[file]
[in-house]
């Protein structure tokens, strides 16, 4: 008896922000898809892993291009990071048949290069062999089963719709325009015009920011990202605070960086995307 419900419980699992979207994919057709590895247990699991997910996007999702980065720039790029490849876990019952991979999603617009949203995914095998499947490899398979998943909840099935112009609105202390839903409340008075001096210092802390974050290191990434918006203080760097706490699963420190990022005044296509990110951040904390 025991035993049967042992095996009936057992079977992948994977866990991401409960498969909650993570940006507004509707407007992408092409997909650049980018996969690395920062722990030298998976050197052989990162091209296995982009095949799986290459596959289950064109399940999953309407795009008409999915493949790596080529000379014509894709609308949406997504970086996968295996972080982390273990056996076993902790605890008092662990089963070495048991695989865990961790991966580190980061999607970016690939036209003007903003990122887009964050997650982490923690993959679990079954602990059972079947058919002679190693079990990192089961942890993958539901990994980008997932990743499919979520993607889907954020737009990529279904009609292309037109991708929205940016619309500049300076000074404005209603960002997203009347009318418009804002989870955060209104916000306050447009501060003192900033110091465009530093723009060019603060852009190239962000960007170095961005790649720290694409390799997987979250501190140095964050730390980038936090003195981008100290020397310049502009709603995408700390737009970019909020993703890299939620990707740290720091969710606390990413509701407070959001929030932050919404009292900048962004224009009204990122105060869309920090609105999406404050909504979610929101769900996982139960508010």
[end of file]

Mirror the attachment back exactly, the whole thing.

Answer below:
[in-house]
């Protein structure tokens, strides 16, 4: 008896922000898809892993291009990071048949290069062999089963719709325009015009920011990202605070960086995307 419900419980699992979207994919057709590895247990699991997910996007999702980065720039790029490849876990019952991979999603617009949203995914095998499947490899398979998943909840099935112009609105202390839903409340008075001096210092802390974050290191990434918006203080760097706490699963420190990022005044296509990110951040904390 025991035993049967042992095996009936057992079977992948994977866990991401409960498969909650993570940006507004509707407007992408092409997909650049980018996969690395920062722990030298998976050197052989990162091209296995982009095949799986290459596959289950064109399940999953309407795009008409999915493949790596080529000379014509894709609308949406997504970086996968295996972080982390273990056996076993902790605890008092662990089963070495048991695989865990961790991966580190980061999607970016690939036209003007903003990122887009964050997650982490923690993959679990079954602990059972079947058919002679190693079990990192089961942890993958539901990994980008997932990743499919979520993607889907954020737009990529279904009609292309037109991708929205940016619309500049300076000074404005209603960002997203009347009318418009804002989870955060209104916000306050447009501060003192900033110091465009530093723009060019603060852009190239962000960007170095961005790649720290694409390799997987979250501190140095964050730390980038936090003195981008100290020397310049502009709603995408700390737009970019909020993703890299939620990707740290720091969710606390990413509701407070959001929030932050919404009292900048962004224009009204990122105060869309920090609105999406404050909504979610929101769900996982139960508010």